AI meets image analysis at the University of Adelaide
Researchers at the University of Adelaide are creating machines capable of undertaking complex tasks, acknowledging the outcomes and improving their performance accordingly.
That’s according to Professor Anton van den Hengel, Director of the Australian Institute for Machine Learning (AIML), who claimed the university’s technology can “compete with, and sometimes exceed, human capabilities in tasks like recognition, statistical analysis and classification”.
The breakthrough, according to Prof van den Hengel, has been the advent of ‘deep learning’ technology — a form of machine learning (itself a subset of artificial intelligence) based on the human brain’s neural networks. “That’s enabled machines to distil and interpret huge amounts of prior and incoming information, and particularly visual information,” he said.
Prof Ian Reid, a senior colleague of Prof van den Hengel’s and Deputy Director of the Australian Centre for Robotic Vision, agrees. “Artificial neural networks, together with vast computing power and data volume, have enabled step-change in the level of intelligence machine learning can achieve,” he said.
Faster disease diagnosis
For example, the University of Adelaide recently collaborated on the creation of the world’s first AI microbiology screening technology for use in pathology laboratories. Developed in partnership with healthcare company LBT Innovations, the Automated Plate Assessment System (APAS) went into production in 2017 and is attracting international interest.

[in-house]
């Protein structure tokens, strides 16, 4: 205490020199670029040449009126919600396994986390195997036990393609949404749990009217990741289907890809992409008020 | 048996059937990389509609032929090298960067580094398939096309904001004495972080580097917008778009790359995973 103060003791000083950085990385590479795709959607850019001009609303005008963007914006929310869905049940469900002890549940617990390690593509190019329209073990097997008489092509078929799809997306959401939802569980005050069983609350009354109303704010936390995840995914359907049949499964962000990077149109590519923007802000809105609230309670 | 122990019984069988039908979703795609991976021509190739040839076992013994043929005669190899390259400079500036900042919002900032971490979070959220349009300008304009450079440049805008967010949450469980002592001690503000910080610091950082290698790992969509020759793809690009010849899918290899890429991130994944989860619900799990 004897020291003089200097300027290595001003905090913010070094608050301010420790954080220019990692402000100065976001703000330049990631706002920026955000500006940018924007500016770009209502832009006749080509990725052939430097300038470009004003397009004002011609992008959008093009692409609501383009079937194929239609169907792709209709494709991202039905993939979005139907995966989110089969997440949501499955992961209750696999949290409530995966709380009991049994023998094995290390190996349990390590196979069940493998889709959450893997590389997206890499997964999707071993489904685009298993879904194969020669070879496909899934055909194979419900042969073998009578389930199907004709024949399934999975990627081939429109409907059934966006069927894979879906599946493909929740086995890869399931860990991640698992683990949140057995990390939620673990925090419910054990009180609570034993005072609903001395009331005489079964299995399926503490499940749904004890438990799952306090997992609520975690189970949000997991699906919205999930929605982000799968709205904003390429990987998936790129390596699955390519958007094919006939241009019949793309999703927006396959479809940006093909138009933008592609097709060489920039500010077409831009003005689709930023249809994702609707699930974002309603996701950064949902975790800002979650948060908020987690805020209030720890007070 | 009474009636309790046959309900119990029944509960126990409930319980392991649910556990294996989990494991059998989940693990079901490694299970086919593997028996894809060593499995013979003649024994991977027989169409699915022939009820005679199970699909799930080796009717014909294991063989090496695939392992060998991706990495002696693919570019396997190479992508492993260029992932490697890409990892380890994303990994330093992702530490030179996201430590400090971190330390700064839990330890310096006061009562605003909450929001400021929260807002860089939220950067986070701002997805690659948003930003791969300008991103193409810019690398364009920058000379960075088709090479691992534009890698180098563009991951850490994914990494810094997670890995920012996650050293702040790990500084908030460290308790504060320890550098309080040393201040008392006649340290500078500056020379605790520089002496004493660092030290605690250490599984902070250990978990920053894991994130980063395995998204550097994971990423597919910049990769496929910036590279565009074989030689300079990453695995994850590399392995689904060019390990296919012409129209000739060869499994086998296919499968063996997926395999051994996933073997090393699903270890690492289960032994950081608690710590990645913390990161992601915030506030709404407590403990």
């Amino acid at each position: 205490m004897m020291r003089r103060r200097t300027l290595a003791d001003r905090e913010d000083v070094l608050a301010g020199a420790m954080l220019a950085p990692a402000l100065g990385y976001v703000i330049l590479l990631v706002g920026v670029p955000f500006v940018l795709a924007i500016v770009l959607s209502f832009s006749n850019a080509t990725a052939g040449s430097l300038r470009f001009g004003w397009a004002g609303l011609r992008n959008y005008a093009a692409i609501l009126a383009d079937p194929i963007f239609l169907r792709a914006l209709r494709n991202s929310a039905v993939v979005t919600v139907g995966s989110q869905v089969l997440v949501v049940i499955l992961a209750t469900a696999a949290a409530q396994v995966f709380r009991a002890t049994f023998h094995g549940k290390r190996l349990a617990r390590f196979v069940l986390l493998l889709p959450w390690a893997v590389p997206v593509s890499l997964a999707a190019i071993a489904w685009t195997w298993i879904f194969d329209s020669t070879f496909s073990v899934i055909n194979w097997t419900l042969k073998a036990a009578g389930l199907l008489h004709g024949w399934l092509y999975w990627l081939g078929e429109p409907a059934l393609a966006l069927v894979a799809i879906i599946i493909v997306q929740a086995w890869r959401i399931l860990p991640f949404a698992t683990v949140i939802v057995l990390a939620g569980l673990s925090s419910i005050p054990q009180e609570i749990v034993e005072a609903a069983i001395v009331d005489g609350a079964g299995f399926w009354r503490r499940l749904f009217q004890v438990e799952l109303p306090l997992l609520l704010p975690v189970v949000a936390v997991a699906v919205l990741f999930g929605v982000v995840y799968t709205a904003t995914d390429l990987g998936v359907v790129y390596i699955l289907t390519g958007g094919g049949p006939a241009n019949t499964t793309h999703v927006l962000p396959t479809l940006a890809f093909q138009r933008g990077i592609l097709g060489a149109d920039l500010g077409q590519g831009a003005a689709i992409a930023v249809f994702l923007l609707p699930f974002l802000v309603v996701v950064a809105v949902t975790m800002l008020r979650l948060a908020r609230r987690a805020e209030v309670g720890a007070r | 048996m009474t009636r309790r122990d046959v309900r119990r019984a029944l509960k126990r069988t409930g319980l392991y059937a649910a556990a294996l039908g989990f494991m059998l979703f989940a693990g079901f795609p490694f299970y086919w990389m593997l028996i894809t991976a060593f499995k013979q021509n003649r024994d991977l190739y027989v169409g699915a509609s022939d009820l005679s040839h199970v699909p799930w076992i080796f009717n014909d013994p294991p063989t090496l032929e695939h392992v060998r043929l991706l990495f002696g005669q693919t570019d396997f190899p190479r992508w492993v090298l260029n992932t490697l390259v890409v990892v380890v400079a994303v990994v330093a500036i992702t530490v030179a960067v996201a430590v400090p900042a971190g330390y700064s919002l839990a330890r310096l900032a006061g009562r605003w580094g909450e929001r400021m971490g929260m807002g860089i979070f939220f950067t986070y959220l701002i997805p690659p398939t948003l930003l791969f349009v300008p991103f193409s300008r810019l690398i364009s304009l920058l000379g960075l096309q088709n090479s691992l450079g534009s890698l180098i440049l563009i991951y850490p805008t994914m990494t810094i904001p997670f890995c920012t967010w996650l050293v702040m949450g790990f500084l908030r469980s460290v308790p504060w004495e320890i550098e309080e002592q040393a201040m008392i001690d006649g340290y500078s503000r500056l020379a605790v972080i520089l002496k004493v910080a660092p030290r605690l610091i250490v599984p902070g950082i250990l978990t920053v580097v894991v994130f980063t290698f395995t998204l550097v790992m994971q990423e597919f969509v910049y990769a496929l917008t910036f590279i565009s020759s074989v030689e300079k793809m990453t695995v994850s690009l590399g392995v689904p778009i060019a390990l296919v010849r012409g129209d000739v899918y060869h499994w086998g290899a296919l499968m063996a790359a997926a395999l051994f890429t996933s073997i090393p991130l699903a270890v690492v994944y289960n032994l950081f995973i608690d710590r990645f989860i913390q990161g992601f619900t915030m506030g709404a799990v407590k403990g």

“APAS will enable doctors to order more tests, which will give them more information, sooner,” said Prof van den Hengel, who led the six-person APAS software development team. “It could even allow country or developing-world hospitals to run their own tests without having to ship samples to a central lab. That would save a huge amount of time, and potentially many lives.”
The system automates the traditionally time-consuming functions performed by microbiologists in screening culture plates after incubation. It takes high-quality images of the plates, then analyses and interprets any microbial growth, matches this against key patient data, presents a diagnosis and continually updates its own knowledge base.
Significantly, APAS also removes non-pathogenic plates from the workflow. “This is very important,” said LBT co-founder Lusia Guthrie, now Chair of Clever Culture Systems — the joint-venture company bringing APAS to market. “In routine microbiology testing, up to 70% of plates may be negative. Removing them automatically will give microbiologists more time to spend on complex decisions, enabling even greater accuracy and allowing more tests to be run.”
LBT CEO Brent Barnes believes the system will ultimately mean faster recovery for millions, saying, “More and more accurate testing will see patients getting the right treatment earlier and spending less time in hospital.”
Keen to build on the foundation laid with APAS, the university and LBT are now jointly developing three other related medical devices utilising the university’s AI image-analysis technology.
Accelerating crop farmers’ adaptation to climate change